Frac-sand mining companies and their realtors are busy acquiring mine site leases all over West Central Wisconsin. They typically pay a holding premium of several thousand dollars for entire farms.
They agree to pay one dollar or more per ton of extracted sand if mining actually occurs. They even offer to pay a small sum for legal advice—and the landowner can pocket that money if he/she decides not to hire an attorney. They suggest that immense wealth will accrue from the extraction and they promise the land will be reclaimed well enough to produce good, usable farmland, replete with sparkling ponds when the mining is finished.
For a few landowners some of these signing promises actually happen. Not always. Not even often. It’s just as likely that sand mining may never occur and no royalties will ever be paid. Either way the landowner has a very real problem; He/she most certainly has what amounts to a long term lien against the property. Such leases must be disclosed to potential buyers of the property and to any lending institution financing it. These defacto liens can last forty years or longer. Not many people buy such encumbered property.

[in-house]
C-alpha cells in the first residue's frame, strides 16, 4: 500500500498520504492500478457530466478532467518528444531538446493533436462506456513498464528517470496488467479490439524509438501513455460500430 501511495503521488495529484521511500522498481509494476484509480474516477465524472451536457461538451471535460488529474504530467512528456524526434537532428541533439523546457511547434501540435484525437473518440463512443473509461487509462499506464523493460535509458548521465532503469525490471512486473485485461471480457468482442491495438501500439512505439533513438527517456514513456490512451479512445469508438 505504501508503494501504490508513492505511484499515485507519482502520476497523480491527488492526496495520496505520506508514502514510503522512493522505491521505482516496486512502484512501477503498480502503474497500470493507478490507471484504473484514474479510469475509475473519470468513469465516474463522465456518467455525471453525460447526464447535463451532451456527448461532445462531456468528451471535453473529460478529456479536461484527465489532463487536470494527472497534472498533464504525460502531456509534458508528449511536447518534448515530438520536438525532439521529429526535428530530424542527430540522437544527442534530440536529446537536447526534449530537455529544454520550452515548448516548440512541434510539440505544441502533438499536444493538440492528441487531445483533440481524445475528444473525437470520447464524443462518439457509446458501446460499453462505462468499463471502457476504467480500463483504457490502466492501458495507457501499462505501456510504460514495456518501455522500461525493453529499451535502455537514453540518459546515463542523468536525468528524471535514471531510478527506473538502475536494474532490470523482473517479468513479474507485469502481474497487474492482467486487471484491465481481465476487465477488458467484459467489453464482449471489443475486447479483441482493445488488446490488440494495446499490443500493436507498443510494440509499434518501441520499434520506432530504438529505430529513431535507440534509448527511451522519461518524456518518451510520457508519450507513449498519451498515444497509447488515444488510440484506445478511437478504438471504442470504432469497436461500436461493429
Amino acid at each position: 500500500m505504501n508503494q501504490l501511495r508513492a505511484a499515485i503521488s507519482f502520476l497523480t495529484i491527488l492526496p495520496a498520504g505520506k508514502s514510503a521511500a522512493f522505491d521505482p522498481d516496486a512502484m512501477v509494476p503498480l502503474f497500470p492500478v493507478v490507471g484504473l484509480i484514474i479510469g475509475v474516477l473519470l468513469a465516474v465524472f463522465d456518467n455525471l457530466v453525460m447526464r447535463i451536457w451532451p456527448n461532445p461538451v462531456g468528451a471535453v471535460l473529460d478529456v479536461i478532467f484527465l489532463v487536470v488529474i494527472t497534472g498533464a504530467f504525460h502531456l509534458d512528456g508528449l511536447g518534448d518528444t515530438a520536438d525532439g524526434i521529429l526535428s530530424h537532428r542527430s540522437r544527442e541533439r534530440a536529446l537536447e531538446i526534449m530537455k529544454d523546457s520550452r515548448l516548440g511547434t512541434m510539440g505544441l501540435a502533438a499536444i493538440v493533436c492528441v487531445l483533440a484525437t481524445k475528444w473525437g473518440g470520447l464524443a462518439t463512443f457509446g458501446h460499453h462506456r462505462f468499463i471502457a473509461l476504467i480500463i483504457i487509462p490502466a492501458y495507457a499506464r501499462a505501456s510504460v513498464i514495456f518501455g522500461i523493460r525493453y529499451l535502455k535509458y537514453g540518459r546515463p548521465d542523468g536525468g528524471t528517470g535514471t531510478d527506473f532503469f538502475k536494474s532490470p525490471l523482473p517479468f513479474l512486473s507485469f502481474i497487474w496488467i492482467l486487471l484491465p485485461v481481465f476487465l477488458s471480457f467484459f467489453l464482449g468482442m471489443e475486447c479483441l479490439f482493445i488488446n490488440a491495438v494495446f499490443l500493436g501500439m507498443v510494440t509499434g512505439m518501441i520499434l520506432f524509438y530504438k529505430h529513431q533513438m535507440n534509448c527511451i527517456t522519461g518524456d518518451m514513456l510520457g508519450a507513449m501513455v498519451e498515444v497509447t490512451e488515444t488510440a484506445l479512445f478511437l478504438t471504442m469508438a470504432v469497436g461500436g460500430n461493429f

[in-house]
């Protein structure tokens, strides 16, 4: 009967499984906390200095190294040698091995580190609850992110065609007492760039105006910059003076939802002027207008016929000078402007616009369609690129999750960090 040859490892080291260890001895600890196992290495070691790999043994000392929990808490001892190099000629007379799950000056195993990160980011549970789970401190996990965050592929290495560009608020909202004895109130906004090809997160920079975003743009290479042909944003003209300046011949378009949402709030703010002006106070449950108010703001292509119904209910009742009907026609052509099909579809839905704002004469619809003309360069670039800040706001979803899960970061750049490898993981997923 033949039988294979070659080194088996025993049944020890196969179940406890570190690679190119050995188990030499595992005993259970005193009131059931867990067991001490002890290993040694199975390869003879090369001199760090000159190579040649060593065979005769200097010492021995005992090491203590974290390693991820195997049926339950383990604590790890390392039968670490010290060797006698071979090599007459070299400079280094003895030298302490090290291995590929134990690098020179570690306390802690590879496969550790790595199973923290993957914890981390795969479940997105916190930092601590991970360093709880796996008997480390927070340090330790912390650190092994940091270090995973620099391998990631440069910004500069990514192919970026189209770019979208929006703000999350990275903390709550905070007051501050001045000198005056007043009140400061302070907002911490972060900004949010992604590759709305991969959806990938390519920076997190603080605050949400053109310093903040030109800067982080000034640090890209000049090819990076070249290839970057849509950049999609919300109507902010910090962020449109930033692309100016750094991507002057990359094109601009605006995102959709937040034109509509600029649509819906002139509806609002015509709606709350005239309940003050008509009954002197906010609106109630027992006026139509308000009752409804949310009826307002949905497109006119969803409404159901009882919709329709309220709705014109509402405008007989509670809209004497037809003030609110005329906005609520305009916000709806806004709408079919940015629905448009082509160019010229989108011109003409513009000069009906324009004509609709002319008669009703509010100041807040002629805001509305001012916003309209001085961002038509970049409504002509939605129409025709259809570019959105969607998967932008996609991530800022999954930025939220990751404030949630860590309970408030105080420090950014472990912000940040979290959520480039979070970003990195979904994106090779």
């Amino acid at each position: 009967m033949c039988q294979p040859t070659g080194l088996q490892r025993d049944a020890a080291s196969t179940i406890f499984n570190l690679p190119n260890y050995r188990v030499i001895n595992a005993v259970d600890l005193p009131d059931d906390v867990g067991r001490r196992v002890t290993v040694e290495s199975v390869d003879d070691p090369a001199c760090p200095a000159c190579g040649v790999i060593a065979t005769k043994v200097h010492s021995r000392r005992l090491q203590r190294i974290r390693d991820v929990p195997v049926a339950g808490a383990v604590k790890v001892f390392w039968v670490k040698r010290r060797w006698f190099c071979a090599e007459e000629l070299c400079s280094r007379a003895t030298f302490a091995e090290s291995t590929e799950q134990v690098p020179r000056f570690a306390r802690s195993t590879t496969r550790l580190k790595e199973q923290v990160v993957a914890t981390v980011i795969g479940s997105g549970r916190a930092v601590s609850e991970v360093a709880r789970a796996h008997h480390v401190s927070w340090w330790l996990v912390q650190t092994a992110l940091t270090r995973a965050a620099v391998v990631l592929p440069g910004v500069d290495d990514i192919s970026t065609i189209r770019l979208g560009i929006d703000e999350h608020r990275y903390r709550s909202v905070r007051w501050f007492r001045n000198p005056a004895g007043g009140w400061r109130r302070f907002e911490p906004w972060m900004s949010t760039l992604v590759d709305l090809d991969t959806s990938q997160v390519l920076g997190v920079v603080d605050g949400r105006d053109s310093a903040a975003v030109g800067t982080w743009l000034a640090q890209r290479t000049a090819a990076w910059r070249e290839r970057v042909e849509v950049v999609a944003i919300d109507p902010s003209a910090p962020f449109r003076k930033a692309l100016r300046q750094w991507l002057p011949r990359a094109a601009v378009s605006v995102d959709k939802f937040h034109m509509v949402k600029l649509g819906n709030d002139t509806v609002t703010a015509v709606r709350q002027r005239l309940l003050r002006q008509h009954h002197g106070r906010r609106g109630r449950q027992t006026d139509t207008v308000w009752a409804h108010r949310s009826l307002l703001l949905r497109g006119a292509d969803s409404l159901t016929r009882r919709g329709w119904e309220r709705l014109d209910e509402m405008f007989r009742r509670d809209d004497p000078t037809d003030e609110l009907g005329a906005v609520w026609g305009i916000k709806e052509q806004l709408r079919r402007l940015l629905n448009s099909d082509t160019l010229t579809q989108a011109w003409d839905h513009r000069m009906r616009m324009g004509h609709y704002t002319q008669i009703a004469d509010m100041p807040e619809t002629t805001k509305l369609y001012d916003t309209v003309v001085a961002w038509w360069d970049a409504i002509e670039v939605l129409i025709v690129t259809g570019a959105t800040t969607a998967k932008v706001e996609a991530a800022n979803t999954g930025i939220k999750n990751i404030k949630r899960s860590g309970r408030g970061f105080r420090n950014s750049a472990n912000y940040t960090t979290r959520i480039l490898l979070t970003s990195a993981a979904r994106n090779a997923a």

There has recently been a spate of such lease signing. Some landowners reportedly regret having signed but they feel stuck because the leases contain nondisclosure clauses and provisions for “remedial action.” They are not permitted to talk about lease terms and they have almost no right to terminate them without threat of being sued. So, what to do? Get legal advice. The leases are unbalanced in favor of the mining companies. If too much is unrealistically promised, that may be considered material misrepresentation. If coercion tactics were used to influence signing, that’s highly questionable. It’s worth checking out.
Elk Mound, WI